Organization works to preserve areas where S.C. played pivotal role in American Revolution

VIDEO: South Carolina played a pivotal role in the Revolutionary War

CAMDEN, S.C. (WCSC/WIS) - According to historians, more than 200 battles took place in South Carolina during the Revolutionary War.

“This state has more battles and engagements than any other state in the Union,” Rick Wise with Historic Camden said

Wise knows just about everything you need to know when it comes to the American Revolution in South Carolina. He is the Education and Volunteer Coordinator with Historic Camden.

The private, nonprofit works to protect and preserve Camden’s Colonial and Revolutionary War history.

“We think there is a mass grave with over 400 folks buried there from the Battle of Camden,” Wise said.

In the later half of the war, the British focused their efforts on Georgia and the Carolinas and planned on making their way up to Virginia.

In August 1780, British and American troops met a few miles outside of Camden. The American side suffered what is considered one of the worst tactical defeats in the war at the Battle of Camden.

Despite the defeat it was considered a turning point for the Americans. Following the Battle of Camden, Major General Nathanael Greene was appointed Commander of the Southern Department of the Continental Army by George Washington. Under his leadership, the Americans were able to stop the British from advancing through the South.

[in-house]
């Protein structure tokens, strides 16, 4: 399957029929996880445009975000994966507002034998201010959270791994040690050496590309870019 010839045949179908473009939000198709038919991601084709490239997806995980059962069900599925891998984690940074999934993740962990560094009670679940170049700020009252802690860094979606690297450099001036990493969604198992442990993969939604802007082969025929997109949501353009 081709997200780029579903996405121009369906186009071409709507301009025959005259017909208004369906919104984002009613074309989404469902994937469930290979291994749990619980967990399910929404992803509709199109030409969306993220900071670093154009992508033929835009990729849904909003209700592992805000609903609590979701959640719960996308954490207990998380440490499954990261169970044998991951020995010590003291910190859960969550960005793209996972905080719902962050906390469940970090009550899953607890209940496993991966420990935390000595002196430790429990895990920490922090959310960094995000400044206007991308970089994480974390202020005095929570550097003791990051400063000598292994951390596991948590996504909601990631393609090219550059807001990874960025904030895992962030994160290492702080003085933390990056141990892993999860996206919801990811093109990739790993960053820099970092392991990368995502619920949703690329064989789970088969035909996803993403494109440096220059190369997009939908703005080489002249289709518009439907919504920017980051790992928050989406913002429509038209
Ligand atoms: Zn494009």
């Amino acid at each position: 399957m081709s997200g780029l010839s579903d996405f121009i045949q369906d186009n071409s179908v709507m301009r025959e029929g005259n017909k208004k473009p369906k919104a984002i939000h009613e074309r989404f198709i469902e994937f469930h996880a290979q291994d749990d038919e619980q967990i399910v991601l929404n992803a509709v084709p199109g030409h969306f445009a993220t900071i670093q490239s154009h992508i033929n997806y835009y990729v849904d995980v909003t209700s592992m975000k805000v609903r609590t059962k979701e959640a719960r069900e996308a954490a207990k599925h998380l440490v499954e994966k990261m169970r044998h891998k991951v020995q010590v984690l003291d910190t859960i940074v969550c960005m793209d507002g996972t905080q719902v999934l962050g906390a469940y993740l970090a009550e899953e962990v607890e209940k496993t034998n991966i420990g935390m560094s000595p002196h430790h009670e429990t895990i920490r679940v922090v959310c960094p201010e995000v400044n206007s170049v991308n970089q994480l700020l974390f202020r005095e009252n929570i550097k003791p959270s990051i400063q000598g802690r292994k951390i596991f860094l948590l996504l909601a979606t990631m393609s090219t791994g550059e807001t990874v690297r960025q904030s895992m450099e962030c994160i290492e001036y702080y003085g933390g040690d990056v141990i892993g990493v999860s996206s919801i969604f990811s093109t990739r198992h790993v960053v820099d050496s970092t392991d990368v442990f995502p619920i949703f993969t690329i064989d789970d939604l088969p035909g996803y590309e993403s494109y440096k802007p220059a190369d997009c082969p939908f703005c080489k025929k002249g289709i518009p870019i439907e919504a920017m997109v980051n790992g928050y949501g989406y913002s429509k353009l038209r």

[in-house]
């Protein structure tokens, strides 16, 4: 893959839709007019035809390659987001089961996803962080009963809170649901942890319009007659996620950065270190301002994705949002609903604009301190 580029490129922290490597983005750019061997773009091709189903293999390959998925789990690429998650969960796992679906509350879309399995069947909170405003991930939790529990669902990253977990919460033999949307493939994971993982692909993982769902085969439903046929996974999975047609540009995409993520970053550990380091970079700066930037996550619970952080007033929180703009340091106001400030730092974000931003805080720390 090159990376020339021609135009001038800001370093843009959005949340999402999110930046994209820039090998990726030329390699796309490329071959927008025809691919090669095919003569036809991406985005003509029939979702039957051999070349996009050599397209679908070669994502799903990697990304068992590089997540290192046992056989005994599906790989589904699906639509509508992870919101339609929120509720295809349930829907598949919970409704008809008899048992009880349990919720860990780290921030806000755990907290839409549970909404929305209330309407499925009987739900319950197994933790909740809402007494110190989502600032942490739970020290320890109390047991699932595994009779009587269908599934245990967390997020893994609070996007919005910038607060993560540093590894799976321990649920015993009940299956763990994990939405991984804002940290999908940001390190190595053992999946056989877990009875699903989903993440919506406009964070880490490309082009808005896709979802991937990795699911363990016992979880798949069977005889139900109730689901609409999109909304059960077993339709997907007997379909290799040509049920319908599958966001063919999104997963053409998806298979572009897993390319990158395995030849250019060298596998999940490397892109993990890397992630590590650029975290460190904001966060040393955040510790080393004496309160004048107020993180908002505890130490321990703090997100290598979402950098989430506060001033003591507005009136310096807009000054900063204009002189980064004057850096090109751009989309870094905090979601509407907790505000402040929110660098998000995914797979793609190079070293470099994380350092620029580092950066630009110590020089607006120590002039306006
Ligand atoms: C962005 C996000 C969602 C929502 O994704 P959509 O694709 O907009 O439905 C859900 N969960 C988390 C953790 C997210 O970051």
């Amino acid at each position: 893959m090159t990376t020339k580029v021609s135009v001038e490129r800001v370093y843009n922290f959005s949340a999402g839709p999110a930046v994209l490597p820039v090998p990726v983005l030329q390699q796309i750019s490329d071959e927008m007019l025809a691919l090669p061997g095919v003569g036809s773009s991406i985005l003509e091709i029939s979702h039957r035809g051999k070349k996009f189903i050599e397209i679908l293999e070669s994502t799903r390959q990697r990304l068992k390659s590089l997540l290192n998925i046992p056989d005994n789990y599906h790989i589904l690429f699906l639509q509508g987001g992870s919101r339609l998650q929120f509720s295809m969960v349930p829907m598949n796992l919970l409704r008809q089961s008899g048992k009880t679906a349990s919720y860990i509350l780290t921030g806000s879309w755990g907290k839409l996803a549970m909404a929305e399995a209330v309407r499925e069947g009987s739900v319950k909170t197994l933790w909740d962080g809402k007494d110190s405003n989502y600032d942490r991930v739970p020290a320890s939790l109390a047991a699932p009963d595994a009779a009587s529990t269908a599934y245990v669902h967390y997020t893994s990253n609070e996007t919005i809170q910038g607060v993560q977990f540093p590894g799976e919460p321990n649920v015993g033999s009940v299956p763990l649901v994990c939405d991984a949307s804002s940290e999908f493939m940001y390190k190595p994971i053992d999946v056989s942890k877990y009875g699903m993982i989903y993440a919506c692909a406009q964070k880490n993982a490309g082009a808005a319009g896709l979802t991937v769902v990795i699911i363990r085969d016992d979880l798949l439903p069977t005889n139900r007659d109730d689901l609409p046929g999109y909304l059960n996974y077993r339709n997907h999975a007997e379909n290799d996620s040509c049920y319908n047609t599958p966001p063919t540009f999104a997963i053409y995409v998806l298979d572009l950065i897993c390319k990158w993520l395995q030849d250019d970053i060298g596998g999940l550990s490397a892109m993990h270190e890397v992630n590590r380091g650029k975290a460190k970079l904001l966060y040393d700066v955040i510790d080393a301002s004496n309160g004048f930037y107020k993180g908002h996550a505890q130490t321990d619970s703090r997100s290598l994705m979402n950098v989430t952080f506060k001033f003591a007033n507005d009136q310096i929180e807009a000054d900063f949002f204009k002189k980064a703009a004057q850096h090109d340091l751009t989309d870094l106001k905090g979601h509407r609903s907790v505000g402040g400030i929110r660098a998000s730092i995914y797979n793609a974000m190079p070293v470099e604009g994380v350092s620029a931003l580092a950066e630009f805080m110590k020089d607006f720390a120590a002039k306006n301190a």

“When you think about that -- it really puts it into perspective for how important this was to our independence,” Wise said.

American forces lead by Greene, Thomas Sumter and Francis Marion helped wear down the British. According to the American Battlefield Trust, some historians consider the Revolutionary War to have been decided in the swamps, fields, woods and mountains of the South, won by the resilience and determination of Continental soldiers and Patriot militia.

The American Battlefield Trust and the South Carolina Battleground Preservation Trust are working on a special project called the Liberty Trail. They hope to preserve and connect 69 battle sites from the American Revolution in the State.

Wise said the late 1700s might seem like a long time ago but that history is much closer than you think.

“For folks who are looking for Revolutionary War history it’s right here in your backyard,” Wise said.

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